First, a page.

Feature: The North American Syringe Exchange Convention 4/29/05

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Front-line harm reduction workers from around the country converged on Tacoma, Washington, last week for the North American Syringe Exchange Convention, the annual gathering of the North American Syringe Exchange Network. More than 150 people gathered for three days of networking, meetings, and nuts-and-bolts information on what works and what doesn't in America's growing needle exchange movement.

While a funding crunch led to the cancellation of the last scheduled national conference in 2003, NASEN head Dave Purchase said that was just a bump in the road. "We're here, we're meeting again, we're not going away," he said.

With more than 200 needle exchange programs now operating across the country -- many legally -- the harm reduction intervention indeed seems increasingly well-entrenched. And even where needle exchanges are still criminalized, they are occurring anyway.

And it was a diverse group that gathered in Tacoma -- more diverse than usually seen at drug policy conferences -- both racially and culturally, with a significant African-American contingent, people representing major countercultural movements (socially conscious punks from Chicago, dread-locked hipsters from California), and multiple genders and sexual orientations in the house. Precisely because of that diversity, the needle exchangers were grappling with issues all too rarely confronted by the broader drug reform movement: How does needle exchange fit into the largely gay-based AIDS movement? How do people of color fit into the needle exchange movement? How does needle exchange fit into the broader drug reform movement?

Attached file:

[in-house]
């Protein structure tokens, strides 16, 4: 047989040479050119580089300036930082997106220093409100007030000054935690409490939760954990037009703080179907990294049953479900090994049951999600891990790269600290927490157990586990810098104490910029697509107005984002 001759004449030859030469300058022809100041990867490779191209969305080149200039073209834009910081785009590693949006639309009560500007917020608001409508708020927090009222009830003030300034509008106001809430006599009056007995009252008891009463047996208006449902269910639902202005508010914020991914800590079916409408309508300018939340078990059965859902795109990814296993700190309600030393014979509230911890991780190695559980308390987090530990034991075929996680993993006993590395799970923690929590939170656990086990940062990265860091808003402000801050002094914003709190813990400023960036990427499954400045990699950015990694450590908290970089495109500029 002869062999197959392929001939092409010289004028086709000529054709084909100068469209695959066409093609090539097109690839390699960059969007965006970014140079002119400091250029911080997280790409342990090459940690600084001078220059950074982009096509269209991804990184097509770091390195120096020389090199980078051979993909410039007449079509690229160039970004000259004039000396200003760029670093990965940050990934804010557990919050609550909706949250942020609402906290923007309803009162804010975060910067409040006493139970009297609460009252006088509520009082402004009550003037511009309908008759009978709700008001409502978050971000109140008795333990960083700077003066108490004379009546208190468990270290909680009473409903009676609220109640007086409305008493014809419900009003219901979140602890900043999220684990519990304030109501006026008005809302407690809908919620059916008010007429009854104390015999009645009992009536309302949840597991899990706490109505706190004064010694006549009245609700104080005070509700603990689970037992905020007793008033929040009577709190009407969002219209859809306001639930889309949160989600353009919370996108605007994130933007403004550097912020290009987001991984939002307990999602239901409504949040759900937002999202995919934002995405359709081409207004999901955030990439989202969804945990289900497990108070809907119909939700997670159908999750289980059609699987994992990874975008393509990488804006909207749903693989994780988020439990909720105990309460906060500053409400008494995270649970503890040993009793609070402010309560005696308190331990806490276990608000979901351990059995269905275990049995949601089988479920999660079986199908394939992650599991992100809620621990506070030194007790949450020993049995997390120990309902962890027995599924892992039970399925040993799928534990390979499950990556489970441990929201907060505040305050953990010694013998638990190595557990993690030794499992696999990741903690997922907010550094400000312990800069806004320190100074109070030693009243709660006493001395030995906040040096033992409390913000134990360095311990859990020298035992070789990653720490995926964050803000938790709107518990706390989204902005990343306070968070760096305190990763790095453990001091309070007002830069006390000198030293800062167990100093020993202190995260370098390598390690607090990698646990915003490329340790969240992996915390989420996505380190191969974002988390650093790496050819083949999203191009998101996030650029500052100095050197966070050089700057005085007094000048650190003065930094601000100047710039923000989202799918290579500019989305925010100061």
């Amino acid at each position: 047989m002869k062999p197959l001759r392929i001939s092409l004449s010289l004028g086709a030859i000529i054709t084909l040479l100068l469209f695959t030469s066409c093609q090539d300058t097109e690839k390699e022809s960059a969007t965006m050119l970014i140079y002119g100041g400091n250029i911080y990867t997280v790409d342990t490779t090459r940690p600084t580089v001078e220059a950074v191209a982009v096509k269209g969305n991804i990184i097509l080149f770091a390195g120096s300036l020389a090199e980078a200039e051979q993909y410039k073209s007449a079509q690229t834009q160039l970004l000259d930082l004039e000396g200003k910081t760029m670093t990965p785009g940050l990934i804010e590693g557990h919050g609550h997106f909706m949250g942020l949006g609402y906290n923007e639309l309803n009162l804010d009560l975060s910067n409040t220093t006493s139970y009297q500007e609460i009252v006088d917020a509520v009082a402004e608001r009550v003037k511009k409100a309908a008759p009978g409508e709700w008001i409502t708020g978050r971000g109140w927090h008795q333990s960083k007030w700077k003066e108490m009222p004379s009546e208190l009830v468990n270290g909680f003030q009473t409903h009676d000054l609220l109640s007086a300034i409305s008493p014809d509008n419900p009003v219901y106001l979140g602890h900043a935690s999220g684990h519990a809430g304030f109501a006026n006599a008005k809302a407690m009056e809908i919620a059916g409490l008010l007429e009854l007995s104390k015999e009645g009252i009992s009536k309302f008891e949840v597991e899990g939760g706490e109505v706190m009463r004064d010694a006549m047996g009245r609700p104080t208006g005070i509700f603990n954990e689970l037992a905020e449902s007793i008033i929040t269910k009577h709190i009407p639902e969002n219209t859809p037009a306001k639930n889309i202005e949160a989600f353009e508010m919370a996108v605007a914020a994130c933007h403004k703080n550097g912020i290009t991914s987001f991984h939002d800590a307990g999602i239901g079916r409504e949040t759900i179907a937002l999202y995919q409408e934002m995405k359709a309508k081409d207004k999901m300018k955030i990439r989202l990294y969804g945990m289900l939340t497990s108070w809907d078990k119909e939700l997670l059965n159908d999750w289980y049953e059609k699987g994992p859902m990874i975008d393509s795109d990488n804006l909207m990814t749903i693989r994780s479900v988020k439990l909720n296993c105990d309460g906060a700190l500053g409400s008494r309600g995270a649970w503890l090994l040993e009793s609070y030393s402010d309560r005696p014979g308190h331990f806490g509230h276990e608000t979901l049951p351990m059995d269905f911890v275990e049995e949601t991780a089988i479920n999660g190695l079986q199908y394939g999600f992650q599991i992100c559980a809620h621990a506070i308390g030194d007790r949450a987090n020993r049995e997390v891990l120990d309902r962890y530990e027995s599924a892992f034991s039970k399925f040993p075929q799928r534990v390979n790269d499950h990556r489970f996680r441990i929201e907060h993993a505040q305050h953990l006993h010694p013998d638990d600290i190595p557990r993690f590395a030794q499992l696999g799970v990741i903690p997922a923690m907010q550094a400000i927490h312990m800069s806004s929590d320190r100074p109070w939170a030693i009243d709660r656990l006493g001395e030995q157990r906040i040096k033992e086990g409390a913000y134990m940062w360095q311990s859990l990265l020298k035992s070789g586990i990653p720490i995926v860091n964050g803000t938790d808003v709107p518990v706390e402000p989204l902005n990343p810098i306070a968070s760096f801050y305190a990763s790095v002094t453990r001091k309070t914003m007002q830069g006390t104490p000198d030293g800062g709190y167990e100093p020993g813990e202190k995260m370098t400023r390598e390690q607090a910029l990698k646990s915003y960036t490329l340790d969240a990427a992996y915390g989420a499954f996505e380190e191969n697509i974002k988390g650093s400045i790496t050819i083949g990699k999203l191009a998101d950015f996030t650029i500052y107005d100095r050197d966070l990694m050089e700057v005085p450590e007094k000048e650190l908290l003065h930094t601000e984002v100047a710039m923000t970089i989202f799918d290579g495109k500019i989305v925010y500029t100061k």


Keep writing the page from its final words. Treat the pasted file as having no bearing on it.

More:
Participants grappled with those questions and much more during a busy, presentation-packed weekend, with down to earth workshops on topics such as "How to Run a Needle Exchange," "Wound Care Among IDUs and Problems With Receiving Care," and "Berkeley Needle Exchange Emergency Distribution: An Example of an All-Volunteer Collective Syringe Exchange Program."

veteran needle exchange activist Larry Pasco